It’s been a week since two dams failed at the Samarco iron ore operation in Minas Gerais, Brazil, causing massive flooding in nearby villages that left six people dead and 21 missing, according to local newspaper Estado de Minas. Authorities are still searching for victims along the nearly 100 km (62.5 miles) of area affected. On November 5, the Fundão dam ruptured and the downstream Santarém dam was also affected, resulting in the release of mine tailings that flooded Bento Rodrigues and several other villages. The mine tailings were from the Germano mine, which is managed by Samarco, a joint venture between top miners Vale and BHP Billiton. Officials with both companies have yet to determine a cause for the rupture.

CEOs of both Vale and BHP Billiton visited the site of the disaster this week to survey the damage and vowed to support Samarco and the community.

CEO of Vale Murilo Ferreira and CEO of BHP Billiton Andrew Mackenzie said, “We were overcome when we saw the devastation in and around Bento Rodrigues. We cannot rebuild the lives of the families who have lost loved ones, but we redouble our commitment to Samarco to support the response effort.”

“As an immediate step, Vale and BHP Billiton pledge to support Samarco in creating an emergency fund for rebuilding works and to help the affected families and communities. It is our intention to work with the authorities to get this fund functioning as soon as practicable. Vale and BHP Billiton also have health, safety, environment and geotechnical experts on site supporting Samarco’s response. We have also had discussions with Samarco and authorities about the additional support we can provide,” the statement from the CEOs said.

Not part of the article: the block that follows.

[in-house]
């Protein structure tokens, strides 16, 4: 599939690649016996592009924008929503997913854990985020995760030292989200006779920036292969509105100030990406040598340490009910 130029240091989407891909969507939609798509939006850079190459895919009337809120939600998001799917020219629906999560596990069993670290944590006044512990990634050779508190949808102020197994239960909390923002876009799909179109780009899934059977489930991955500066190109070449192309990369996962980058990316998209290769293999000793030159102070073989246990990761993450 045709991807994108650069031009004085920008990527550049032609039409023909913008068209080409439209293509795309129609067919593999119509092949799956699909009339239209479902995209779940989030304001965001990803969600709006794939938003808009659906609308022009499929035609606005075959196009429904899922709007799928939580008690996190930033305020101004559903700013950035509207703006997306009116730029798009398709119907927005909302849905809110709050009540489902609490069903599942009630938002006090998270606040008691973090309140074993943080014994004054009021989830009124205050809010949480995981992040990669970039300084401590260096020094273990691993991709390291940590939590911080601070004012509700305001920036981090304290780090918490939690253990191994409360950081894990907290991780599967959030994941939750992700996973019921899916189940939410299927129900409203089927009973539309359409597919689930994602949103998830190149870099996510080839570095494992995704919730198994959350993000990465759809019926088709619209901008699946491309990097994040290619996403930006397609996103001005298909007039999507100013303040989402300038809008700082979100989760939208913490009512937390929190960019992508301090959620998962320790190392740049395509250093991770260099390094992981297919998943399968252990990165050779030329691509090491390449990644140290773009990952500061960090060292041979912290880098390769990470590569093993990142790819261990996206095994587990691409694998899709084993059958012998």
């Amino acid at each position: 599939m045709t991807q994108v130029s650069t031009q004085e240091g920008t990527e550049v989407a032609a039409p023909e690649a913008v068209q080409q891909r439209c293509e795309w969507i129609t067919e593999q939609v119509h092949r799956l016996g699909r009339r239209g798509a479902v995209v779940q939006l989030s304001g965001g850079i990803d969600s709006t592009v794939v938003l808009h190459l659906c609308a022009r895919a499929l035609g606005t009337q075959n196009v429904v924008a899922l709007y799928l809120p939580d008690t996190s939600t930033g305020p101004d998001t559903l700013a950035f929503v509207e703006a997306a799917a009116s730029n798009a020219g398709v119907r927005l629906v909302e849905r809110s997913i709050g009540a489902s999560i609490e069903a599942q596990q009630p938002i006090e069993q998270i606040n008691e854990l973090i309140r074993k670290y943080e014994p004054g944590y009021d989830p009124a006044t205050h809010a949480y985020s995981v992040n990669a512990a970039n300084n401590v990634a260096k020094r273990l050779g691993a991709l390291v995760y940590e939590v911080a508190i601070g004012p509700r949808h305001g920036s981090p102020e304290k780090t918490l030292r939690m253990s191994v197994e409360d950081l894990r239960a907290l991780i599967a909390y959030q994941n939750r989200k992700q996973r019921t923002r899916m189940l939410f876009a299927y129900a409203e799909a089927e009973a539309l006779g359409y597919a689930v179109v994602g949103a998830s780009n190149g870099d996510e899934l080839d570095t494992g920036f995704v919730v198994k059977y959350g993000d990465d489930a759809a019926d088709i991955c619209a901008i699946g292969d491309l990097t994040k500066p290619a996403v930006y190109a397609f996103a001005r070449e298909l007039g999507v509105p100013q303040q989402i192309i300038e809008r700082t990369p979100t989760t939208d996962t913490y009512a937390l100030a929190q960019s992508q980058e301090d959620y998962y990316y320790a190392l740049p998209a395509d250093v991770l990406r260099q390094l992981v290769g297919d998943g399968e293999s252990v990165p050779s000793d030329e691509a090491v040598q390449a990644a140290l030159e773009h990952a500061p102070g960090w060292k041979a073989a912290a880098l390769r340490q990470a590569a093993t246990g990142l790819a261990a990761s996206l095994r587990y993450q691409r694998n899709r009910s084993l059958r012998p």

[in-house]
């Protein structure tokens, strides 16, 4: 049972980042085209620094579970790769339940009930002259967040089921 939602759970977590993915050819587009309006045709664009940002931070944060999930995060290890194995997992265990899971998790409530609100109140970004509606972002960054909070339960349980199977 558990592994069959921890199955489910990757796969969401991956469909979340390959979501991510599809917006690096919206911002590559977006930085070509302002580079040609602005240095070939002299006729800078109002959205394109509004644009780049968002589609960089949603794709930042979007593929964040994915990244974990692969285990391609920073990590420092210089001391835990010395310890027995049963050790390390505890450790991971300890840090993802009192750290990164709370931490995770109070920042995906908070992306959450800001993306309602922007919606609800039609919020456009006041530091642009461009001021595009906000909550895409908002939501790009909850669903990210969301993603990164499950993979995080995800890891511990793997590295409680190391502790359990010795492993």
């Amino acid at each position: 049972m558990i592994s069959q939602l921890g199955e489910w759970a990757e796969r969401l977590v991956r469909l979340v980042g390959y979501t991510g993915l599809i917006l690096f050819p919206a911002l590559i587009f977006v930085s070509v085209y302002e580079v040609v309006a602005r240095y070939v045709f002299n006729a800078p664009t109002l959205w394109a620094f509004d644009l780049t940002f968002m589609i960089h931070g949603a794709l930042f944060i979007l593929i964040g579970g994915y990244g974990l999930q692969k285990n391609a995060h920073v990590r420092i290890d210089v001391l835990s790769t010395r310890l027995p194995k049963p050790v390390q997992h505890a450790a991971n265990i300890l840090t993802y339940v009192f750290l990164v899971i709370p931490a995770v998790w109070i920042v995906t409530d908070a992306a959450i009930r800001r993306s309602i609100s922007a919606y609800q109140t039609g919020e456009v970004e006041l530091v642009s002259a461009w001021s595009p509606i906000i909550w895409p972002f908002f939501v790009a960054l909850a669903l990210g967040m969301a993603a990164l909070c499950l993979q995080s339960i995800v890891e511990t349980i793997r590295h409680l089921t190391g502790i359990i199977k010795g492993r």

However, this may not be enough. On Wednesday, Estado de Minas reported that Environment Minister Izabella Teixeira said the government was considering possible punishments against mine operator Samarco and its parent companies BHP Billiton and Vale for the disaster and the devastating effects it has had on the community.

“If federal fines are applicable, we will apply them,” Teixeira said. “There will be punishment, and under Brazilian law the environment has to be repaired.”

Due to the disaster, Vale has reported that production in Vale´s Fábrica Nova/Timbopeba mining operations in its southeastern mining complex may be negatively impacted by 3 million metric tons (mt) in 2015 and 9 million mt in 2016. In addition, Vale said it would no longer sell Run of Mine iron ore from its Fazendão mine to Samarco.

“These are all preliminary assessments, which may change as other alternatives are explored,” Vale said. “However, our first priority at this time is to be completely focused on offering all the necessary support to Samarco and the authorities in assisting the local communities at this very sad time.”